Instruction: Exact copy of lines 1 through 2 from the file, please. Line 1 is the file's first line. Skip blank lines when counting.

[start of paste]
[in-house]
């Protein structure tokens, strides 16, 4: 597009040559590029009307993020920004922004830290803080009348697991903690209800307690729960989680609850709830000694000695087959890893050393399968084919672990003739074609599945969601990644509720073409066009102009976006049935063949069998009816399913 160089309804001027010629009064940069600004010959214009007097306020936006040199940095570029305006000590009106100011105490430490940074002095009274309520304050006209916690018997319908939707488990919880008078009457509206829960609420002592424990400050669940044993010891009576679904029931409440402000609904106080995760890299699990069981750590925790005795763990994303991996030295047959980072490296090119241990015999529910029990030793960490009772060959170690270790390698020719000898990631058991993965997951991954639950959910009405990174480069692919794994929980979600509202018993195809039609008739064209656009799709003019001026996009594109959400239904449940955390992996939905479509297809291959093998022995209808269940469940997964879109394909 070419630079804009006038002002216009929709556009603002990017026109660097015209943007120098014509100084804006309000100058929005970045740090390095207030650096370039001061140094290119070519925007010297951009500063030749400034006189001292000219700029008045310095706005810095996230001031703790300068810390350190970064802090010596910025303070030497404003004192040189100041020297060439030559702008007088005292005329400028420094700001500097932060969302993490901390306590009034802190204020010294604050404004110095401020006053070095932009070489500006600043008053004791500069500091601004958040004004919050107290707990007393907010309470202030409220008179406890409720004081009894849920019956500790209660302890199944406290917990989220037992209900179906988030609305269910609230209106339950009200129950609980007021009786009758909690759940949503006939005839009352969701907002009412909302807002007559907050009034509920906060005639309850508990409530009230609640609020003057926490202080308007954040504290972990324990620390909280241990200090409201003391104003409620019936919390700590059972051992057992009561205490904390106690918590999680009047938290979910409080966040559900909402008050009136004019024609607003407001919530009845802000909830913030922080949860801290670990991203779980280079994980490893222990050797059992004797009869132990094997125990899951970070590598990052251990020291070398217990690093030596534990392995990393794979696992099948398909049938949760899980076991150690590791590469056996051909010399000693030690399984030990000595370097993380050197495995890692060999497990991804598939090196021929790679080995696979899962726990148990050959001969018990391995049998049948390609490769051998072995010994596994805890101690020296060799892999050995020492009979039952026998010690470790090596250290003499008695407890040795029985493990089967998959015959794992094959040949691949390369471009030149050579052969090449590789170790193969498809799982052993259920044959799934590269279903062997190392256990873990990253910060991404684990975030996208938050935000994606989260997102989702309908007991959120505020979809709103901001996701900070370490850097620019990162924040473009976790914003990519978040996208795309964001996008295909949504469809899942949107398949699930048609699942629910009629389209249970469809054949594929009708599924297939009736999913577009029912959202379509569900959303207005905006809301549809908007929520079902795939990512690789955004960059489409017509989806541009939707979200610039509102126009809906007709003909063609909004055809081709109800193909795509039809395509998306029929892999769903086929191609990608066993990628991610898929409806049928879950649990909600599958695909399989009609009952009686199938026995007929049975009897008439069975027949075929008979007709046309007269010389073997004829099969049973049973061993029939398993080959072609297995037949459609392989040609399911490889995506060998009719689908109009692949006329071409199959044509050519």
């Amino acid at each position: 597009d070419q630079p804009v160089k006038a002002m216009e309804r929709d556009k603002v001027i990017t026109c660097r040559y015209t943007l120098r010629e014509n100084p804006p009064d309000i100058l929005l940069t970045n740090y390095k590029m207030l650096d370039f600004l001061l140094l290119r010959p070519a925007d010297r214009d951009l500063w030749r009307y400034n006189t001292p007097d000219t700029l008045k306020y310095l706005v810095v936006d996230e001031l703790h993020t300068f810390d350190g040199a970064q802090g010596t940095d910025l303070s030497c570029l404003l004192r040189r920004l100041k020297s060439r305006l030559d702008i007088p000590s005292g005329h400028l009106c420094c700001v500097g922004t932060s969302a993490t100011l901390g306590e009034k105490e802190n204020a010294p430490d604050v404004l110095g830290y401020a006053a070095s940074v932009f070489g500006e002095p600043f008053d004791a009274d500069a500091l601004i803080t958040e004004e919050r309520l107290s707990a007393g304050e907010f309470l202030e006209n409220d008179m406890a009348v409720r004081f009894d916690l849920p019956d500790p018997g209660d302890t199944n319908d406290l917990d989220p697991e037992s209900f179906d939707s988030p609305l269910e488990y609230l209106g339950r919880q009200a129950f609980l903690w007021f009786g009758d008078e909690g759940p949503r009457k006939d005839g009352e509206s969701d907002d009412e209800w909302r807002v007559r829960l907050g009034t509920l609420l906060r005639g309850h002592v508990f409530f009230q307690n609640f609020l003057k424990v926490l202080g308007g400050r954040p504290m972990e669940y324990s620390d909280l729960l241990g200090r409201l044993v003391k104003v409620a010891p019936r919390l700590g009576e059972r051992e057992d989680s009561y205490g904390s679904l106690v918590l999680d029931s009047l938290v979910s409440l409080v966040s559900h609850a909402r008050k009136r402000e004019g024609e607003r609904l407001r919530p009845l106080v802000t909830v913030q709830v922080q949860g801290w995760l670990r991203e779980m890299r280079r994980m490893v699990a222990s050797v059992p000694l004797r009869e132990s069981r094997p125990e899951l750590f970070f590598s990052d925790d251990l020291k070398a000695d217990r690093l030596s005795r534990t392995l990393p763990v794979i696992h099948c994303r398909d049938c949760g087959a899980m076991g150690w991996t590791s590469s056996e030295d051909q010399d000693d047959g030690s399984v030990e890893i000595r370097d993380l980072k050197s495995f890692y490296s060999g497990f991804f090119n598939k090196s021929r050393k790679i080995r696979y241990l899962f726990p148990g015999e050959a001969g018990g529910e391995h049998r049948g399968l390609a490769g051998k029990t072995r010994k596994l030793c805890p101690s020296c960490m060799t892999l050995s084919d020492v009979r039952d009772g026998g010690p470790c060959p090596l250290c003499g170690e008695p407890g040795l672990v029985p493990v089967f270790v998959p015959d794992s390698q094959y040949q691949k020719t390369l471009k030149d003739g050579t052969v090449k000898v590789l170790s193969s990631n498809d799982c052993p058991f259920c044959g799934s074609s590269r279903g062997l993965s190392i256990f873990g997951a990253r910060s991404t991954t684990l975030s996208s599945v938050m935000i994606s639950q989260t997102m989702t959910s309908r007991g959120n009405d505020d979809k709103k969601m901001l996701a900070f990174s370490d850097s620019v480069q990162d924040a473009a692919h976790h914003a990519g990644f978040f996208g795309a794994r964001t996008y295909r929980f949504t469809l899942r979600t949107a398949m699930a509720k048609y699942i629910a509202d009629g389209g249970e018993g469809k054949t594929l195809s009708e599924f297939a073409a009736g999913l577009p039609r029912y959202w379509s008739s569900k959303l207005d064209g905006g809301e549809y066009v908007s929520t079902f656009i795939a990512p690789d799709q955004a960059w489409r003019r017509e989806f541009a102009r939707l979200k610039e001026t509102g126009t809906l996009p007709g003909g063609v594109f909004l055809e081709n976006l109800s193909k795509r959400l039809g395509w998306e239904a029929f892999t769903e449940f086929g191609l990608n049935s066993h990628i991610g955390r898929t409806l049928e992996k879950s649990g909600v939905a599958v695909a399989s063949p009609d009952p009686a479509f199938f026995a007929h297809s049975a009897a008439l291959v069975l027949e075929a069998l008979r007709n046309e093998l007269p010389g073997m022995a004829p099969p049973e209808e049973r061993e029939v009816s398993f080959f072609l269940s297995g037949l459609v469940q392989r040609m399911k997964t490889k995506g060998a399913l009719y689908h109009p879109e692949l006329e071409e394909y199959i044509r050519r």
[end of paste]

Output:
[in-house]
């Protein structure tokens, strides 16, 4: 597009040559590029009307993020920004922004830290803080009348697991903690209800307690729960989680609850709830000694000695087959890893050393399968084919672990003739074609599945969601990644509720073409066009102009976006049935063949069998009816399913 160089309804001027010629009064940069600004010959214009007097306020936006040199940095570029305006000590009106100011105490430490940074002095009274309520304050006209916690018997319908939707488990919880008078009457509206829960609420002592424990400050669940044993010891009576679904029931409440402000609904106080995760890299699990069981750590925790005795763990994303991996030295047959980072490296090119241990015999529910029990030793960490009772060959170690270790390698020719000898990631058991993965997951991954639950959910009405990174480069692919794994929980979600509202018993195809039609008739064209656009799709003019001026996009594109959400239904449940955390992996939905479509297809291959093998022995209808269940469940997964879109394909 070419630079804009006038002002216009929709556009603002990017026109660097015209943007120098014509100084804006309000100058929005970045740090390095207030650096370039001061140094290119070519925007010297951009500063030749400034006189001292000219700029008045310095706005810095996230001031703790300068810390350190970064802090010596910025303070030497404003004192040189100041020297060439030559702008007088005292005329400028420094700001500097932060969302993490901390306590009034802190204020010294604050404004110095401020006053070095932009070489500006600043008053004791500069500091601004958040004004919050107290707990007393907010309470202030409220008179406890409720004081009894849920019956500790209660302890199944406290917990989220037992209900179906988030609305269910609230209106339950009200129950609980007021009786009758909690759940949503006939005839009352969701907002009412909302807002007559907050009034509920906060005639309850508990409530009230609640609020003057926490202080308007954040504290972990324990620390909280241990200090409201003391104003409620019936919390700590059972051992057992009561205490904390106690918590999680009047938290979910409080966040559900909402008050009136004019024609607003407001919530009845802000909830913030922080949860801290670990991203779980280079994980490893222990050797059992004797009869132990094997125990899951970070590598990052251990020291070398217990690093030596534990392995990393794979696992099948398909049938949760899980076991150690590791590469056996051909010399000693030690399984030990000595370097993380050197495995890692060999497990991804598939090196021929790679080995696979899962726990148990050959001969018990391995049998049948390609490769051998072995010994596994805890101690020296060799892999050995020492009979039952026998010690470790090596250290003499008695407890040795029985493990089967998959015959794992094959040949691949390369471009030149050579052969090449590789170790193969498809799982052993259920044959799934590269279903062997190392256990873990990253910060991404684990975030996208938050935000994606989260997102989702309908007991959120505020979809709103901001996701900070370490850097620019990162924040473009976790914003990519978040996208795309964001996008295909949504469809899942949107398949699930048609699942629910009629389209249970469809054949594929009708599924297939009736999913577009029912959202379509569900959303207005905006809301549809908007929520079902795939990512690789955004960059489409017509989806541009939707979200610039509102126009809906007709003909063609909004055809081709109800193909795509039809395509998306029929892999769903086929191609990608066993990628991610898929409806049928879950649990909600599958695909399989009609009952009686199938026995007929049975009897008439069975027949075929008979007709046309007269010389073997004829099969049973049973061993029939398993080959072609297995037949459609392989040609399911490889995506060998009719689908109009692949006329071409199959044509050519």